Strut brass reacts to audit findings after theft - | Chattanooga News, Weather & Sports

Strut brass reacts to audit findings after theft

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"We've had some slip-ups, we don't hide from them, and we're going to make the corrections and I think that's a part of growth and process," says Bessie Smith Cultural Center Chairman Jeffrey Wilson, who was flanked by the organization's blue ribbon panel, which investigated what went wrong after the 2014 Bessie Smith Strut and what to make right going forward.

Wilson says an independent audit shows bad accounting and lax policies.

"There were gaps in the safety and security procedures the night of the Strut and also for a number of months, this includes an inoperative security system and other storage and cash handling measures," said Wilson from a prepared statement Thursday, months after the June 9th burglary of the Cultural Center.

Thirty-five-year old Torrey Lamar Hines, a contract worker at the center, eventually admitted he took the money from an unlocked drawer after the annual street party.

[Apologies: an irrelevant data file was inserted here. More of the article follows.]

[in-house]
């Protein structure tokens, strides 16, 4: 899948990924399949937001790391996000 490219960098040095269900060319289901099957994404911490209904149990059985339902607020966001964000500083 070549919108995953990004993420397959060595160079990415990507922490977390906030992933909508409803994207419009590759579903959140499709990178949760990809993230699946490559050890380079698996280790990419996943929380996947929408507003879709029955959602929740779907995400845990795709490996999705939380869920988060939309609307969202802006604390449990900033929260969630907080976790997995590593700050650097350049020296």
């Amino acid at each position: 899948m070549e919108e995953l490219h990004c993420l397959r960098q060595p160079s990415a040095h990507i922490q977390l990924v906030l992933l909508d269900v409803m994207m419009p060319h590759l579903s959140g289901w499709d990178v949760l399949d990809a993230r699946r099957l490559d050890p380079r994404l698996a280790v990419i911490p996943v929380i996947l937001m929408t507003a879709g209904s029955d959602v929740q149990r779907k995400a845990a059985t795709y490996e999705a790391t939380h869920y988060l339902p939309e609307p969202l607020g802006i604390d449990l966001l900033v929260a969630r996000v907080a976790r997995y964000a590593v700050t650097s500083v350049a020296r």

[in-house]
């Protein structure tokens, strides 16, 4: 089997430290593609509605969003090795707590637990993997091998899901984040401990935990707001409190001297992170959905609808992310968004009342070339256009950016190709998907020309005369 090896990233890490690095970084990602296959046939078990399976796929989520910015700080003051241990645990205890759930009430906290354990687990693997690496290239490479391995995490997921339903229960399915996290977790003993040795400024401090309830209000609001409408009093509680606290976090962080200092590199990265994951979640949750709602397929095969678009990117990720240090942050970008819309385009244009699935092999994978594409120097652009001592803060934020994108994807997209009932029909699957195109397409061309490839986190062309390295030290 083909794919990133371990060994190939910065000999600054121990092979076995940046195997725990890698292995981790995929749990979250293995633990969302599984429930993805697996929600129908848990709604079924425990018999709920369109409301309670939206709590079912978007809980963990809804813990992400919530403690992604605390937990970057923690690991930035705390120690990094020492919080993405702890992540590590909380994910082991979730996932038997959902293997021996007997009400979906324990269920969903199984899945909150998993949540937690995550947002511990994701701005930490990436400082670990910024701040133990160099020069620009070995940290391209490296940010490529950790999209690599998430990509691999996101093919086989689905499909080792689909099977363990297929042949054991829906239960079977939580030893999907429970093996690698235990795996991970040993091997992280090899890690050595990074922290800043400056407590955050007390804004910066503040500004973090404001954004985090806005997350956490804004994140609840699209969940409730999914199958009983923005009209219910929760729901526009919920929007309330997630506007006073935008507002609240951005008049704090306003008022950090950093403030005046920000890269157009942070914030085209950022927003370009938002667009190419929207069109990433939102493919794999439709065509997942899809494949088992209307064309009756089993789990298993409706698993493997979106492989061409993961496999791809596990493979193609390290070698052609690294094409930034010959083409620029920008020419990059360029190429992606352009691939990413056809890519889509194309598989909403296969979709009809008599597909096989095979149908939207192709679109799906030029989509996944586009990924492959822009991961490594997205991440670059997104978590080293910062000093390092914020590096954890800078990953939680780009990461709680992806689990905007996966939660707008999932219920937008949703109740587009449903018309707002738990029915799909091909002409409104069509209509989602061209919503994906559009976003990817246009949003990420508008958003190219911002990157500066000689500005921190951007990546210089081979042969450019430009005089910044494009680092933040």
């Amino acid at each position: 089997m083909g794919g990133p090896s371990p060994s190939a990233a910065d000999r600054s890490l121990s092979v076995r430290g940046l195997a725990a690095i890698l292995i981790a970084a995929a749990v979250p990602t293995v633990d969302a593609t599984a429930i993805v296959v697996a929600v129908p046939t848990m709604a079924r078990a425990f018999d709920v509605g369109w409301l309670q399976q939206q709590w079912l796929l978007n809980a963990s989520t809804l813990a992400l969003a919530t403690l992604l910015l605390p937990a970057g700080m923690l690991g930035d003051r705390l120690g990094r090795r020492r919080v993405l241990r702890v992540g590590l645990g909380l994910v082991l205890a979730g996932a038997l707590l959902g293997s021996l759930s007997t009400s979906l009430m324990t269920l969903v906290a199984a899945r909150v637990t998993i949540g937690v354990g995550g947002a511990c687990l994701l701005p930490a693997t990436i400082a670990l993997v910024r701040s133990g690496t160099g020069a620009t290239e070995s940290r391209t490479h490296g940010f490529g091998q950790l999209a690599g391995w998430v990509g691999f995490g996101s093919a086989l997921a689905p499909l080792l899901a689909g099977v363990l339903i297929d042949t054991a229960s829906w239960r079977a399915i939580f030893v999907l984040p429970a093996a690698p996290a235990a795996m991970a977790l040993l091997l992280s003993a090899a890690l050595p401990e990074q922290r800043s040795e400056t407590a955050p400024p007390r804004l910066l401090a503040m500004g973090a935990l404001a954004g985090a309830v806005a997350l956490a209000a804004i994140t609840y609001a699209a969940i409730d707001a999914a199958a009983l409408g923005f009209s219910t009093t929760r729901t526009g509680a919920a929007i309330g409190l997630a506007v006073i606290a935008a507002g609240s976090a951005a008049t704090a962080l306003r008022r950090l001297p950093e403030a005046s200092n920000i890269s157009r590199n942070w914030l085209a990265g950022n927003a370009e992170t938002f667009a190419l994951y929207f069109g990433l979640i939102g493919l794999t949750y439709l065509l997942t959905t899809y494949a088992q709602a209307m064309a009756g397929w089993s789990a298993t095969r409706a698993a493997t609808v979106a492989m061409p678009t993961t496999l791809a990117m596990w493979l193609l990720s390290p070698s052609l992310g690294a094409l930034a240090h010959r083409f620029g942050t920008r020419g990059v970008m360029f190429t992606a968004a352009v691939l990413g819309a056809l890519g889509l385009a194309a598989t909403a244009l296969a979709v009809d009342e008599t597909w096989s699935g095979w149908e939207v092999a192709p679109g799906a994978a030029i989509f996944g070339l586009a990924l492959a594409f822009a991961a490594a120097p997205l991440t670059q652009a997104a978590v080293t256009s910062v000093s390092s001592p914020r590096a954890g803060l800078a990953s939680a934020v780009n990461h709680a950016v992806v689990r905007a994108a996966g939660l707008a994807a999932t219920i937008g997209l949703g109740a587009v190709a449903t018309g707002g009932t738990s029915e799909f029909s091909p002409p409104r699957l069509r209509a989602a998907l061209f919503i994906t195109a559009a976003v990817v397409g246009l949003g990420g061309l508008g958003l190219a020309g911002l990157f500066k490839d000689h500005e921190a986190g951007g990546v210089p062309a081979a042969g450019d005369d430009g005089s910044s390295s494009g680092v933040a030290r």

Hines returned just under 40 thousand dollars to police at the time of his arrest.

Initially, Strut officials said as much as 88 thousand dollars was taken.

But Wilson says that estimate was flawed from the start, because the figure was based on wristband sales.  Strut officials still can't quantify exactly how many wristbands were sold.

"What we have, what was returned to us pretty much was what we we're looking at in terms of money and that there is no big pot of money out there missing," said Wilson of the conflicting initial figures.

But the audit still can't account for a 20 thousand dollar gap in reported income.

Wilson says that may be due to some of last year's wristbands which were co-mingled with this year's batch, making absolute sales figures far less than certain.

"The board will review staff training, job responsibilities and make recommendations aimed at making better accountability and transparency ," said Wilson.

Among the possible improvements listed in the audit conclude: clear accountability, annual training and tighter control over wristbands, better procedures to track funds received, disbursements and deposits. Improved safety and security, including limiting key access, functioning security system and a working safe.

Wilson says changes in management at the BSCC are possible in the future.

Bill Speek, attorney for Torrey Hines, said Thursday he's not at all surprised by the findings of the audit, which could diminish the criminal charges Hines may ultimately face.

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